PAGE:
Neurodivergent Employees: 10 Crappy Consequences for Not Making Accommodations

Why it is vital to make accommodations for Neurodivergent Employees

  My last article discussed the importance of embracing neurodiversity in the modern workplace. When you bring on Neurodivergent Employees and reap their benefits, you gotta provide accommodations lest face the consequences. Here, we explore ten potential consequences of not accommodating neurodiversity in the workplace and the importance of taking this issue seriously.

1. High turnover rates: Neurodivergent employees may feel unsupported and unable to work in an environment that does not cater to their specific needs. This can lead to high turnover rates and disruptions to workflow, which can be time-consuming and costly for the company.

2. Decreased customer satisfaction: Neurodivergent employees often excel in customer service and other interpersonal tasks. A lack of accommodations can lead to unhappy customers, resulting in reduced customer loyalty and a decline in business revenue.

3. Low productivity: With support systems in place for neurodiversity, productivity within the working environment will likely improve, leading to increased workloads for management teams and decreased productivity overall.

4. Damage to reputation: If news gets out that other businesses are providing better accommodations for neurodivergent workers, word will spread, and a company's reputation may take a hit. This can, of course, lower the organization's ability to attract top talent... not to mention the bottom line!

5. Stressed employees: Employers who do not make provisions for neurodivergent employees may have stressed-out staff members. The lack of accommodations can result in high levels of absenteeism due to mental health issues, such as depression and anxiety, caused by feeling unsupported at work.

6. Costly litigation: If legal action is taken against a business due to its lack of accommodation for neurodivergent employees, it could turn out to be very expensive—both in terms of money and reputation damage control efforts, lowering profits and limiting its ability to attract the best and the brightest.

7. Bad Press: In the days of social media, word gets out fast! Not having appropriate resources in place for those with autism or ADHD can result in negative buzz, and it's not easy to restore the organizational reputation.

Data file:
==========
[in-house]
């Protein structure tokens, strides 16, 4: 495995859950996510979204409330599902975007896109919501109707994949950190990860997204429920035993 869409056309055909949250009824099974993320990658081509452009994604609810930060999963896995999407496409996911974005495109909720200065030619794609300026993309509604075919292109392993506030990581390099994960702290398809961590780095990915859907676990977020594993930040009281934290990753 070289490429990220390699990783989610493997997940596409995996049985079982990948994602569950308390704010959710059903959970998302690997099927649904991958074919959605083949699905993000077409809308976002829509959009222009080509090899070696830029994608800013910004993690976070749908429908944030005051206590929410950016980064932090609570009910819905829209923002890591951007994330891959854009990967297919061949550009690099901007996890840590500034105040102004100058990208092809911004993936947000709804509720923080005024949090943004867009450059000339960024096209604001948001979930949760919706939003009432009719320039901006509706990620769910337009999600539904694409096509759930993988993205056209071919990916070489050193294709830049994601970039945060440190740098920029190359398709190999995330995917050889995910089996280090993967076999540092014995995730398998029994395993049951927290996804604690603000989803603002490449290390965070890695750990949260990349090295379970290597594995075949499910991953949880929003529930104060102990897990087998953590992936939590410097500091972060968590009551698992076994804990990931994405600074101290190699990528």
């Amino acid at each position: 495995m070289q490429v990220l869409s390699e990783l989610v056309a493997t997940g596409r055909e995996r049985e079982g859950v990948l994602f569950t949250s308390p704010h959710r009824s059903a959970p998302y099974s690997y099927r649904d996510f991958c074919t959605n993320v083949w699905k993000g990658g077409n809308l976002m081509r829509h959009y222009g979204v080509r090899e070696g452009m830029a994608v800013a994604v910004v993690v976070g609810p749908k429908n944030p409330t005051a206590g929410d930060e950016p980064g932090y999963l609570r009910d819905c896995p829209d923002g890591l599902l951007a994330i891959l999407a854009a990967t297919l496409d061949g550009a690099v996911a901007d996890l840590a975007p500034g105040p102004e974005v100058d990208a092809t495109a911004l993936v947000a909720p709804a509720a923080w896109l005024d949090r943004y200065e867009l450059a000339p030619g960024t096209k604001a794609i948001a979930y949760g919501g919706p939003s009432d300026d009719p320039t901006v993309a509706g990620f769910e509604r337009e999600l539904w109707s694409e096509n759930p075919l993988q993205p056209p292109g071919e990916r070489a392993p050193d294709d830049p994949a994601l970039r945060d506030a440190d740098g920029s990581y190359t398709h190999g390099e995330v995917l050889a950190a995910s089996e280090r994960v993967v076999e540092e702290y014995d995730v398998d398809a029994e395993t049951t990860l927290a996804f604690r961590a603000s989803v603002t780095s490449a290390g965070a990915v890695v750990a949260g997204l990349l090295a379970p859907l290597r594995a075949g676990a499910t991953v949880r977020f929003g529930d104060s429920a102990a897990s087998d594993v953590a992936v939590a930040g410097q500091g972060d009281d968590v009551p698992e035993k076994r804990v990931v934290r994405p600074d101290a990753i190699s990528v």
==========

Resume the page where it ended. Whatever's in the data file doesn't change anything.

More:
8. Decreased job satisfaction and retention rates: Neurodiversity must be considered when creating job roles for job satisfaction levels to remain high among workers. Otherwise, retention rates could decrease significantly over time if necessary adjustments are not made. I don't think I have to mention what that does to profitability and its effects on attracting talent.

9. Limited accessibility options: Companies who do not provide reasonable adjustments, such as assistive technology or alternative communication systems, for those with disabilities will face limited accessibility options when trying to onboard new hires with neurological impairments or disabilities. Not something that would please your stakeholders

10. Poor work/life balance for staff members with autism or ADHD: An inability (or unwillingness) on the part of employers to provide reasonable adjustments may result in poor work/life balance. Staff members with autism or ADHD need more flexible hours or workloads adjusted accordingly to thrive professionally. 

Making accommodations for neurodivergent employees is more than just the right thing. It makes good biz sense. Neurodivergent employees can skyrocket an organization, but management needs to take neurodiversity into consideration and provide the necessary support and accommodations for their neurodivergent employees. Dr. Get in Focus works with businesses and entrepreneurs with neurodivergent team members.  He is always willing to have a conversation with you to see if he can help.  His website is  to take advantage of his training programs.  Check  for the latest workshop. References
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